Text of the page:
For all of the "holier-than-thou" admonishments in his letter, Pope Francis is not without blame. The Associated Press reported earlier this year that Francis drew scorn over his appointment of Barros bishop of Osnoro, Chile, in 2015. 

The Associated Press reported earlier this year that Francis did so over the objections of other Chilean bishops who knew Barros' past was problematic and had recommended he and other Karadima-trained bishops resign and take a sabbatical.

The AP subsequently reported that Francis had received a letter in 2015 from one of Karadima's most vocal accusers, Juan Carlos Cruz, detailing Barros' misdeeds. That letter undercut Francis' claim to have never heard from victims about Barros.

Francis further enraged Chileans and drew sharp rebuke from his top abuse adviser when, during a January trip to Chile, he said the accusations against Barros were 'calumny' and said he was 'certain' he was innocent.

Not so certain now, are we Pope? 


Saturday, May 12, 2018

Boston Dynamics Unveils "Terrifying" Robot That Can Run, Jump And Climb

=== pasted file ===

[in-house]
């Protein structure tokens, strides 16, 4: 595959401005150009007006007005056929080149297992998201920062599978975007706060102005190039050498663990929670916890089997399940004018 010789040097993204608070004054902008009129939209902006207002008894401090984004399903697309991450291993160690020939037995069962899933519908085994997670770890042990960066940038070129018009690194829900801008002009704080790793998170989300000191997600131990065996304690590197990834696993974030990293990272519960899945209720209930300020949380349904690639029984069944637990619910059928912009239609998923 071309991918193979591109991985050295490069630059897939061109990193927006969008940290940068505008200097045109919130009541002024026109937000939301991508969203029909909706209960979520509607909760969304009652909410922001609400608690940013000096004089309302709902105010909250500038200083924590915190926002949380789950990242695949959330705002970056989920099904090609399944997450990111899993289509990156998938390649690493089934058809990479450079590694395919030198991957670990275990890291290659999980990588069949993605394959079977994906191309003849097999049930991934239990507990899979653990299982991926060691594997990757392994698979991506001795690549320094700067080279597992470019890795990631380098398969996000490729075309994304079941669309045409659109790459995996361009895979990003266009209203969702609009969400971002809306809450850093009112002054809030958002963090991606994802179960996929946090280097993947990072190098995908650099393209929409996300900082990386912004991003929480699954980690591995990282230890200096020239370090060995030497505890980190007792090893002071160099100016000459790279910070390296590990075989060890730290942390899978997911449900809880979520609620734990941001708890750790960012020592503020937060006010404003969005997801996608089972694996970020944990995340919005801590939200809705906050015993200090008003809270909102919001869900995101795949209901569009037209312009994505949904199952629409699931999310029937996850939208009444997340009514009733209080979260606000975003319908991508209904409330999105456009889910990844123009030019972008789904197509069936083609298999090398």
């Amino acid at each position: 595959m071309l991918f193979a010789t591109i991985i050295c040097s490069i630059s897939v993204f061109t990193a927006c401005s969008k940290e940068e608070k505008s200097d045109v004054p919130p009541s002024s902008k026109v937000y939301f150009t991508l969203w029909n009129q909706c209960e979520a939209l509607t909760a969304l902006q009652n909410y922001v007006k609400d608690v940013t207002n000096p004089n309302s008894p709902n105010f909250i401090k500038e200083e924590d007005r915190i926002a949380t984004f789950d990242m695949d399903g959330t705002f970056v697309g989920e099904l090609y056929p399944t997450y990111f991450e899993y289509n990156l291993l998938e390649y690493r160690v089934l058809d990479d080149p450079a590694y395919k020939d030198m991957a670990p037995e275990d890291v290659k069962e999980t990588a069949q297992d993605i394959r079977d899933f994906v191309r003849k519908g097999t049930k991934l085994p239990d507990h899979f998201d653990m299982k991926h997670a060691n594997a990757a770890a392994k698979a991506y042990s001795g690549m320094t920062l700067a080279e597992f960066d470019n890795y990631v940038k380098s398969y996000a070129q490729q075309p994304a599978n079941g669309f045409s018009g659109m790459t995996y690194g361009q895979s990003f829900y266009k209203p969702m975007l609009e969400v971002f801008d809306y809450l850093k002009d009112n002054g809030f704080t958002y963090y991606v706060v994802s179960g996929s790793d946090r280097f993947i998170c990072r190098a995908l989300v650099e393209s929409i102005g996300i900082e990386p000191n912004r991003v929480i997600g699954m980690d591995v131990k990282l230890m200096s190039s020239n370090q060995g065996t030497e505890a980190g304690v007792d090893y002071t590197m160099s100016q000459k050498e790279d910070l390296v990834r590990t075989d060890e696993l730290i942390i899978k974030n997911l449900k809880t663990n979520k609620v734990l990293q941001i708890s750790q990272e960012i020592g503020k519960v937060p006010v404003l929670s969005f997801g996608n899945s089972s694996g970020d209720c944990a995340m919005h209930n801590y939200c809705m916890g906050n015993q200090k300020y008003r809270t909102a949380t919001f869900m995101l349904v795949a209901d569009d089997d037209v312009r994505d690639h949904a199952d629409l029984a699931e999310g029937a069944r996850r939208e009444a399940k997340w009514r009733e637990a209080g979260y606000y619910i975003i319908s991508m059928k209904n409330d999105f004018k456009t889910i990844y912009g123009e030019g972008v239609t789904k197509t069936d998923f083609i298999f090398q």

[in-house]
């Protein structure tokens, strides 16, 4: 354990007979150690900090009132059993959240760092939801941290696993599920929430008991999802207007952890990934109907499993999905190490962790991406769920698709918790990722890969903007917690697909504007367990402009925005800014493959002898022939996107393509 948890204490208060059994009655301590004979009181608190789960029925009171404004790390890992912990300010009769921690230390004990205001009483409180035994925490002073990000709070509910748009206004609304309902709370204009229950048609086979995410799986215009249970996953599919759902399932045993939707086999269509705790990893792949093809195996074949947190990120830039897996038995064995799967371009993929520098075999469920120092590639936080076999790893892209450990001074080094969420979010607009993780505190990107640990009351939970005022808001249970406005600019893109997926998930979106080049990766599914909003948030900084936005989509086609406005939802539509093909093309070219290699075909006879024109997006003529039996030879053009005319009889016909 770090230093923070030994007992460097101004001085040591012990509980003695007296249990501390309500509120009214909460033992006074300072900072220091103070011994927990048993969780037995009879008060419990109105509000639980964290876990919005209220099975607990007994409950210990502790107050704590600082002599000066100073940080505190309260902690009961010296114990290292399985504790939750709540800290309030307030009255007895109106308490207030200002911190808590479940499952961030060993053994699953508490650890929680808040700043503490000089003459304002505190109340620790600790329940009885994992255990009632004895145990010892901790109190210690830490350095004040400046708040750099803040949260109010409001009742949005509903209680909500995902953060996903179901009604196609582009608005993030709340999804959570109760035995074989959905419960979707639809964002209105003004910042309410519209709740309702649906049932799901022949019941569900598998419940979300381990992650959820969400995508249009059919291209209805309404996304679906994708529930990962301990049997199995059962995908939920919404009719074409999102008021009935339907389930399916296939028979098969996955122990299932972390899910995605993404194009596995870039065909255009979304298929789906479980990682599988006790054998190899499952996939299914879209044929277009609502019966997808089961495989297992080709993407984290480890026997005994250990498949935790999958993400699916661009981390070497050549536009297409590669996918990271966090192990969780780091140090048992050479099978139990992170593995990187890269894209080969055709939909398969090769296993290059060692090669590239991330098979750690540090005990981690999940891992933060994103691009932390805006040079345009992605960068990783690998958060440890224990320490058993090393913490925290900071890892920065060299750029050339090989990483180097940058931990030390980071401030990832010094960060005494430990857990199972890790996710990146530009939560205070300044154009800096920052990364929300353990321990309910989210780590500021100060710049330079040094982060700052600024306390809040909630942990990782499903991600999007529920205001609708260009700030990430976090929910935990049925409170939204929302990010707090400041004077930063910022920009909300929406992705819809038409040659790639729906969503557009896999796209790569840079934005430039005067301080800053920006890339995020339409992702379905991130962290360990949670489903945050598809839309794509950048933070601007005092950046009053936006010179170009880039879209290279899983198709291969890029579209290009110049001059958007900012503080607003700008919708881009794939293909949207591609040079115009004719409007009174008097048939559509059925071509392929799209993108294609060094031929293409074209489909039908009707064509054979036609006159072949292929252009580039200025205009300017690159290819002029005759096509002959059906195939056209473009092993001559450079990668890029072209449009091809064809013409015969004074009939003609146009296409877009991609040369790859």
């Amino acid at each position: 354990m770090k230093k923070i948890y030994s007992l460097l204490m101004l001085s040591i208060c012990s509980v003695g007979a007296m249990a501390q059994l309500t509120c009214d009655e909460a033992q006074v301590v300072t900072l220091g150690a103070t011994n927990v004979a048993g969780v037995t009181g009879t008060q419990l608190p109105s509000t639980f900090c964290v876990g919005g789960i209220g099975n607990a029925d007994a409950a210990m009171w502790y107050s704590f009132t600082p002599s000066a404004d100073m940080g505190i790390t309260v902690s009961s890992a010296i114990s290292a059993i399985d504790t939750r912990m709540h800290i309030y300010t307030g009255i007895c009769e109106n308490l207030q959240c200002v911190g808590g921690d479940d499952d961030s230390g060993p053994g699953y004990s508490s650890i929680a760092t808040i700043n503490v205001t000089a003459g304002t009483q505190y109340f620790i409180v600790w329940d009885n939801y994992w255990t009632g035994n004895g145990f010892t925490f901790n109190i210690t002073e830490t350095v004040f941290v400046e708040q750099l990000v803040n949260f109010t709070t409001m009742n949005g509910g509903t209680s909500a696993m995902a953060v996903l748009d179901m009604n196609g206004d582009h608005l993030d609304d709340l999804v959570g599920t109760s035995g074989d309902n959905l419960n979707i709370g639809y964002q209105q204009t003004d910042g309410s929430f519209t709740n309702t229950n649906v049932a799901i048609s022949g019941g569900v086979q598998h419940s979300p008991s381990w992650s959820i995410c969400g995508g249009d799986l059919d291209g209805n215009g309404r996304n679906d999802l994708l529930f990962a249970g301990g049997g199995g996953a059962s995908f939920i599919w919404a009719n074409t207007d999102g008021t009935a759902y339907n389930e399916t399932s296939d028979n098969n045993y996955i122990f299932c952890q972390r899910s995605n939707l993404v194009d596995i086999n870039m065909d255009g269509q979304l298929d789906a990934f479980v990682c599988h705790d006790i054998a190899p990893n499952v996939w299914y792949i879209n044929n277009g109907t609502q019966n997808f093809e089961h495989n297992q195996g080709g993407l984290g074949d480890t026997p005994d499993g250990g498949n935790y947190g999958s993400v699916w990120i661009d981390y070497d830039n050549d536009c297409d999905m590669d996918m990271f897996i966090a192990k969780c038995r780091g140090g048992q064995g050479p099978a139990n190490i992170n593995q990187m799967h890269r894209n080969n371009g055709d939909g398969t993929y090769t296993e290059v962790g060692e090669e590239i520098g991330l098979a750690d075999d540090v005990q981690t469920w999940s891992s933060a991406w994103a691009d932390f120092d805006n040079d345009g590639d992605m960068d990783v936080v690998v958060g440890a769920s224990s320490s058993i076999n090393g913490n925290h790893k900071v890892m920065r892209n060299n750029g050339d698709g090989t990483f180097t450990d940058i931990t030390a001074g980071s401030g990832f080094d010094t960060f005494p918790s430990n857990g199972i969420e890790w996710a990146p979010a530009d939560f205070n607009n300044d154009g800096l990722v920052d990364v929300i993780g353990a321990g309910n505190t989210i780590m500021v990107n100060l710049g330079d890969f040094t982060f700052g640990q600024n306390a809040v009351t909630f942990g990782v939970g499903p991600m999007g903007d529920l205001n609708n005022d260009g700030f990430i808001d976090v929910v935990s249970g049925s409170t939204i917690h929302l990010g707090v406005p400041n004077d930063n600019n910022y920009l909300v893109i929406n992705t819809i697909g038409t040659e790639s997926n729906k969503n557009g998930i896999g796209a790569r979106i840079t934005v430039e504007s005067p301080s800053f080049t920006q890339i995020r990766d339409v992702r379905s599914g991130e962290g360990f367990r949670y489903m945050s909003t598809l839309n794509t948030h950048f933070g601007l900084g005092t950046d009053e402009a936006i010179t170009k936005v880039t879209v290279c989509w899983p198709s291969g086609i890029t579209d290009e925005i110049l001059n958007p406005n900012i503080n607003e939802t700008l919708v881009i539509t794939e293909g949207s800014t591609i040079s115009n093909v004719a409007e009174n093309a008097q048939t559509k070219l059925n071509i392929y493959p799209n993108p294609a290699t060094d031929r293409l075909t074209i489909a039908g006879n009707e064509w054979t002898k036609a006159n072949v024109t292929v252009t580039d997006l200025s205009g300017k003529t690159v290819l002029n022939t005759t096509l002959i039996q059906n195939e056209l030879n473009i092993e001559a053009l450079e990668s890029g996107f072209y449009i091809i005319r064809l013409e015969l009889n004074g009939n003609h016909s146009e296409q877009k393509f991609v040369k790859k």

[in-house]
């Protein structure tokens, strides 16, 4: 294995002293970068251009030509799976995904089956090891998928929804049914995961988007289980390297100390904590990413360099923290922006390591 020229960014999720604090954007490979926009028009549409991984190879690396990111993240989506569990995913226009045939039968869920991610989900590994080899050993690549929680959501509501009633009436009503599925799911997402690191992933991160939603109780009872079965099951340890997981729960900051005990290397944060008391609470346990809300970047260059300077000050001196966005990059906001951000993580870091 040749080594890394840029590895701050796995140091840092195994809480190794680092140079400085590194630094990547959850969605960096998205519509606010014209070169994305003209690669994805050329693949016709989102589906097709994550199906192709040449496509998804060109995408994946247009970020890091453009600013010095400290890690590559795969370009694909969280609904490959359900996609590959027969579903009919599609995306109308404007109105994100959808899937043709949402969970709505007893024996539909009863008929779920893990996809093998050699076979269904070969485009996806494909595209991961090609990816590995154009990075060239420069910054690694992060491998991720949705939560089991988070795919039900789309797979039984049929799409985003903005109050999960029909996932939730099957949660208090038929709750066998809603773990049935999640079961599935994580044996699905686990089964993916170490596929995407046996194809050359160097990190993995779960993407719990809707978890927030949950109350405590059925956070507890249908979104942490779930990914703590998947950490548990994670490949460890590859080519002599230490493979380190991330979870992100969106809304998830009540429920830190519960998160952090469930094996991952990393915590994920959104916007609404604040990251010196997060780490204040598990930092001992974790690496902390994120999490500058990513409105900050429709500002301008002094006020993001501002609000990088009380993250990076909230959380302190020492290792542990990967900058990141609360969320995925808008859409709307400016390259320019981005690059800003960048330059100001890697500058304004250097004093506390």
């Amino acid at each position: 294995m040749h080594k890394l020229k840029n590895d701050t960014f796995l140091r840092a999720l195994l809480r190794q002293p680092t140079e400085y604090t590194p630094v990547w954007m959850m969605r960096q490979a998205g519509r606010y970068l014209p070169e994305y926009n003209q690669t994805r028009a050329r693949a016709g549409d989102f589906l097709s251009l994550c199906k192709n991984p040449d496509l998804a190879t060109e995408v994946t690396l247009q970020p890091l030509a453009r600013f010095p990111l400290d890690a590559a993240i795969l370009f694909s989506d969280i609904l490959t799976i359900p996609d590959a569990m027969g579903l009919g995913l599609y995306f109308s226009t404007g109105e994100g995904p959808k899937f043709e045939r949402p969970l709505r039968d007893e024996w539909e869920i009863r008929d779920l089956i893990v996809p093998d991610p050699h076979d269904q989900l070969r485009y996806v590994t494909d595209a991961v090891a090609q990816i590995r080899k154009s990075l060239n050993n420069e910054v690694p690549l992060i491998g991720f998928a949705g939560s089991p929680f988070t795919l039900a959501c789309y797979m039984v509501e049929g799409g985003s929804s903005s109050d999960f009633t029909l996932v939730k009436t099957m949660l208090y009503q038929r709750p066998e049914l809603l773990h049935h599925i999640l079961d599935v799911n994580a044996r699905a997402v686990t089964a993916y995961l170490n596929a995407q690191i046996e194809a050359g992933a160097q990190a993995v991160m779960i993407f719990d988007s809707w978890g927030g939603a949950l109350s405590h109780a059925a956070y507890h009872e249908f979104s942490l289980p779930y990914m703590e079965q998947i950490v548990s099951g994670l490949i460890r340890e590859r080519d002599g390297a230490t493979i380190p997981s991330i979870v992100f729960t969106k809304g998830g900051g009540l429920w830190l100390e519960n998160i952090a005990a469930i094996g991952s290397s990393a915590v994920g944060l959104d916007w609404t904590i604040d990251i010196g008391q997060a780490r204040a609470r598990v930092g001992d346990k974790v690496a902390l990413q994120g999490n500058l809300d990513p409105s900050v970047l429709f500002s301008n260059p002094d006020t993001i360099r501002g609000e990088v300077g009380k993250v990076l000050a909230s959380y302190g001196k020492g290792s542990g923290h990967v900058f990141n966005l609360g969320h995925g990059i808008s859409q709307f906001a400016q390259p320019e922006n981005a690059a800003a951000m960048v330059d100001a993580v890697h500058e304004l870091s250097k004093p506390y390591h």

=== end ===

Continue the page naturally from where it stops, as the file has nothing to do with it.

The robot uprising is right on schedule as evidenced by Boston Dynamics' latest "nightmare inducing" videos of their autonomous creations. In one, their humanoid robot Atlas can be seen running through a field as if in hot pursuit of John Connor, while another video shows "spot mini" prancing around - going up and down stairs, ominously. 

"During the autonomous run, SpotMini uses data from the cameras to localize itself in the map and to detect and avoid obstacles," reads the video description.

"Once the operator presses 'GO' at the beginning of the video, the robot is on its own."

This can't be good...

And after suffering years of abuse at the hands of Boston Dynamics engineers, one wonders exactly what sentient future robots will think when they see this: 

Anyway Boston dynamics is terrifying and we’re all gonna die

— Sally Kuchar📚📬☕️👩🏻‍💻💋 (@sallykuchar) May 11, 2018

This is nothing. In a few years, that bot will move so fast you’ll need a strobe light to see it. Sweet dreams…

— Elon Musk (@elonmusk) November 26, 2017

Even Boston Dynamics founder, Marc Raibert, admitted that the robots are creepy in a February 2017 demonstration of a wheeled robot, saying "This is the debut presentation of what I think will be a nightmare-inducing robot if you're anything like me."